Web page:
CSW is calling on the Sudanese authorities to investigate the case of a church in greater Khartoum, Sudan, which was attacked by extremists four times between December 2019 and January 2020. To date, no one has been arrested or held responsible for these violations.
The Sudanese Church of Christ in Jabarona on the outskirts of the capital city was attacked on 18 December, 14 January, 21 January and 29 January. During each incident, the assailants attempted to burn down parts of the place of worship. After the initial attacks, the leaders removed all furniture and made sure that no one remained in the building overnight.
In addition to the attacks, church leaders also received serious threats from Muslim extremists living in the area, who warned that they would not allow churches to be built in the area even if official permission was granted. One threat stated: “If the government gives you permission to build a church here they better be prepared to collect your dead bodies.”
Church leaders reported the incidents and the threats to the local police, but no one has been arrested in connection with the attacks and the church remains vulnerable.
CSW’s Chief Executive Mervyn Thomas said: “CSW is greatly alarmed by the series of attacks on the Sudanese Church of Christ in Jaberona and we urge the authorities to investigate and apprehend those responsible. The systematic targeting of this place of worship and the threats issued against the community are severe violations of the right to freedom of religion or belief.”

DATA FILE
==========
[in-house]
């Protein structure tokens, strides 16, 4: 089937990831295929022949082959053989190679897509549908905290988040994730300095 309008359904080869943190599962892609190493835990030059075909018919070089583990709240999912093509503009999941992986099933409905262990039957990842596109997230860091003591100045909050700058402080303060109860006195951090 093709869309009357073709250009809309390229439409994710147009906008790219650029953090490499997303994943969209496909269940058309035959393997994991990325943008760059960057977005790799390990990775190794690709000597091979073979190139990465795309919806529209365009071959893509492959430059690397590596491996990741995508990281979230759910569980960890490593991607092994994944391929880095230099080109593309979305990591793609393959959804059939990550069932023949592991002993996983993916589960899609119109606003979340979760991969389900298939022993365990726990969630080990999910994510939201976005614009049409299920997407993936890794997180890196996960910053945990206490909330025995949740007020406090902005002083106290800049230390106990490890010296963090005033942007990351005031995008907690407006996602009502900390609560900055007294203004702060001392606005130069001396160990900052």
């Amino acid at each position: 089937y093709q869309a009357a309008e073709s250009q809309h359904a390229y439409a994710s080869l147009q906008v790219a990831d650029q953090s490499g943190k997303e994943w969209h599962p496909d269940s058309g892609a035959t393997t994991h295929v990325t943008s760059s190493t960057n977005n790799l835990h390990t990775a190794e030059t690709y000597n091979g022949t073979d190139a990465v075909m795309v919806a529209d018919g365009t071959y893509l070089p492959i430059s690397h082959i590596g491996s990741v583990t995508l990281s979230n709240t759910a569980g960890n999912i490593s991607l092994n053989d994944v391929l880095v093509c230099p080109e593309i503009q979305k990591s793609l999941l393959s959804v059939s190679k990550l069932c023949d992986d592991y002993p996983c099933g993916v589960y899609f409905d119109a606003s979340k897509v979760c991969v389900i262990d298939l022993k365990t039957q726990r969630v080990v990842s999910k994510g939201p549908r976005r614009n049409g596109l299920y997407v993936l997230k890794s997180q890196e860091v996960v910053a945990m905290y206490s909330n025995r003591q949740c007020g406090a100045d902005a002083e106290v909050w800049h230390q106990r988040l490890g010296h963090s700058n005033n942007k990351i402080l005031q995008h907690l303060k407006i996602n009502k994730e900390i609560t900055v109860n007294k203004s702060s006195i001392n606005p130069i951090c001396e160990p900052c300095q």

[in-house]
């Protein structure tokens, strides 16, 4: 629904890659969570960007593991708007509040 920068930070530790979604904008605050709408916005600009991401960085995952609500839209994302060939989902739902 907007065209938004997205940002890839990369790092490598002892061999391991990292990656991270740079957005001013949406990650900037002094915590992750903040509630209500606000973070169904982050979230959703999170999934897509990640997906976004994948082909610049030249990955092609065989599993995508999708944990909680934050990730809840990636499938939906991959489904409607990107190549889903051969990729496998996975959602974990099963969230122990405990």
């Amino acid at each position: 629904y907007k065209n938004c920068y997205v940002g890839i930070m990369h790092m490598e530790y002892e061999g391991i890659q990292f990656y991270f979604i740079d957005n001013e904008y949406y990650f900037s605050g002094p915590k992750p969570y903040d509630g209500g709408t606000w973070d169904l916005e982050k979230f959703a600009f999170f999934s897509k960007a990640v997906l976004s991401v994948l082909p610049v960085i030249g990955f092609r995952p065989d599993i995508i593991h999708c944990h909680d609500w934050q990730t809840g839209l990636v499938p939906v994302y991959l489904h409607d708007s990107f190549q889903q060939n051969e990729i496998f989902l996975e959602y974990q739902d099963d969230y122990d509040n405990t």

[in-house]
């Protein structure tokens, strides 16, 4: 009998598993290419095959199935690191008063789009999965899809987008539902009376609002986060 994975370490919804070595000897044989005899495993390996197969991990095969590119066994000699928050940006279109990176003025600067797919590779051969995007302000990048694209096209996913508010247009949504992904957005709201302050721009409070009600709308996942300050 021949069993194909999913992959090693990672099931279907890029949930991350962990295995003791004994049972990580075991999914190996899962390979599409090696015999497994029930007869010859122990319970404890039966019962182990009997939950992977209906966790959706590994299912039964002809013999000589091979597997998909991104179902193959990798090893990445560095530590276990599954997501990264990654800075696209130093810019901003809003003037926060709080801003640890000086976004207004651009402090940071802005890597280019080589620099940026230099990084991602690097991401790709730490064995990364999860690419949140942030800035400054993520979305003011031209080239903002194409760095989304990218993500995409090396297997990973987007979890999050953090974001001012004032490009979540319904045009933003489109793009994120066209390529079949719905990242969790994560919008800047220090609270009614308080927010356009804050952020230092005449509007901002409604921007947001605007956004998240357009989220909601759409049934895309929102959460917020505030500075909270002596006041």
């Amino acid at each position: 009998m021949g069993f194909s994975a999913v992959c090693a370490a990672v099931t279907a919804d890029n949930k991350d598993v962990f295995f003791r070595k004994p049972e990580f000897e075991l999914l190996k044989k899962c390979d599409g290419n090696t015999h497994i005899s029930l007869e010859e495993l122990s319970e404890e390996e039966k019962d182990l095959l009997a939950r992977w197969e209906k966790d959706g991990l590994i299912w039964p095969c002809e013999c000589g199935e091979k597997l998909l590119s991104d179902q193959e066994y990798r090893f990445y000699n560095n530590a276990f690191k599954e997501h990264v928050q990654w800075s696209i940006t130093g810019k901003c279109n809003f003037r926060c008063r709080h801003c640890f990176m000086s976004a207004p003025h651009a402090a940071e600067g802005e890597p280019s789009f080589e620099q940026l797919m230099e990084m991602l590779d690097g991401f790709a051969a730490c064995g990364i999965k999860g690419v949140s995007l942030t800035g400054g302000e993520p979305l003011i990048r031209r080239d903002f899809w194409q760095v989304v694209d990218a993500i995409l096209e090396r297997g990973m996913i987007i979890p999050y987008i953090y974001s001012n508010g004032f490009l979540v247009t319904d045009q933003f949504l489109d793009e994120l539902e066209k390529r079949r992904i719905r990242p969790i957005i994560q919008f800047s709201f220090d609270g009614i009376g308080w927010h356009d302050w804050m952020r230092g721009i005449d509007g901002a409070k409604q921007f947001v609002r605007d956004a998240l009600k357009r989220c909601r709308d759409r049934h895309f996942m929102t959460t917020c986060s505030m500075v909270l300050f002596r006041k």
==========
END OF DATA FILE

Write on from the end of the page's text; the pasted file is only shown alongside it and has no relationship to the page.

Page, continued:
Meanwhile, in Blue Nile State, three churches which were attacked twice between December 2019 and January 2020 also await justice. The Sudan Internal Church, the Catholic Church and the Orthodox Church in Bout Town were attacked on 28 December 2019 and again on 16 January 2020.
Despite assurances from the Federal and State governments that the churches would be rebuilt and perpetrators would be brought to justice, the churches are still waiting for a resolution. Local sources report that the government has offered the churches the equivalent of US$900 compensation to assist with rebuilding their places of worship.
Mr Thomas continued: “We urge the Sudanese government to urgently address attacks by non-state actors on places of worship in the country and support initiatives that address social hostilities towards religious minorities. We also call on the international community to assist Sudan in the promotion and protection of freedom of religion or belief wherever possible.”